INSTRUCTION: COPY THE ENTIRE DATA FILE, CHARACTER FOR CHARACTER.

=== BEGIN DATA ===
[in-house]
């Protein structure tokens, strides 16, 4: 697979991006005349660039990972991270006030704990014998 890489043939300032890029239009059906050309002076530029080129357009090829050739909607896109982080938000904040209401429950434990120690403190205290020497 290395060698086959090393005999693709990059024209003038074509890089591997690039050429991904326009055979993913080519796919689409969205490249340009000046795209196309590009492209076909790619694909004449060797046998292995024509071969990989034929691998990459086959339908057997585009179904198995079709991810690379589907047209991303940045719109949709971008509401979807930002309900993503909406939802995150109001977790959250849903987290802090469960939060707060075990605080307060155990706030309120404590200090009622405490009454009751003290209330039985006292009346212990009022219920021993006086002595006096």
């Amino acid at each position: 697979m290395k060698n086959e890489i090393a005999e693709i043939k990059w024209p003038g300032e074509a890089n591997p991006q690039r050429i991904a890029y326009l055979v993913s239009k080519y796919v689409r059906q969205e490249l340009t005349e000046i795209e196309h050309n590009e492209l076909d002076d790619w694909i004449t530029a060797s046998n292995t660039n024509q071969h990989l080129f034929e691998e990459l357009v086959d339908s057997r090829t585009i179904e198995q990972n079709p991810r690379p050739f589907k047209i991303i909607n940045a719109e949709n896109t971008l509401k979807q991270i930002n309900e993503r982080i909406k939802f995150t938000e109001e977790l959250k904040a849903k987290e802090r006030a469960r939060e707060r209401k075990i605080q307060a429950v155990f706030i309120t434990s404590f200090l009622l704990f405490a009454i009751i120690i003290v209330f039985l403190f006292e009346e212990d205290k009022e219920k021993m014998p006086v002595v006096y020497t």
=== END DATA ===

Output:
[in-house]
């Protein structure tokens, strides 16, 4: 697979991006005349660039990972991270006030704990014998 890489043939300032890029239009059906050309002076530029080129357009090829050739909607896109982080938000904040209401429950434990120690403190205290020497 290395060698086959090393005999693709990059024209003038074509890089591997690039050429991904326009055979993913080519796919689409969205490249340009000046795209196309590009492209076909790619694909004449060797046998292995024509071969990989034929691998990459086959339908057997585009179904198995079709991810690379589907047209991303940045719109949709971008509401979807930002309900993503909406939802995150109001977790959250849903987290802090469960939060707060075990605080307060155990706030309120404590200090009622405490009454009751003290209330039985006292009346212990009022219920021993006086002595006096």
């Amino acid at each position: 697979m290395k060698n086959e890489i090393a005999e693709i043939k990059w024209p003038g300032e074509a890089n591997p991006q690039r050429i991904a890029y326009l055979v993913s239009k080519y796919v689409r059906q969205e490249l340009t005349e000046i795209e196309h050309n590009e492209l076909d002076d790619w694909i004449t530029a060797s046998n292995t660039n024509q071969h990989l080129f034929e691998e990459l357009v086959d339908s057997r090829t585009i179904e198995q990972n079709p991810r690379p050739f589907k047209i991303i909607n940045a719109e949709n896109t971008l509401k979807q991270i930002n309900e993503r982080i909406k939802f995150t938000e109001e977790l959250k904040a849903k987290e802090r006030a469960r939060e707060r209401k075990i605080q307060a429950v155990f706030i309120t434990s404590f200090l009622l704990f405490a009454i009751i120690i003290v209330f039985l403190f006292e009346e212990d205290k009022e219920k021993m014998p006086v002595v006096y020497t």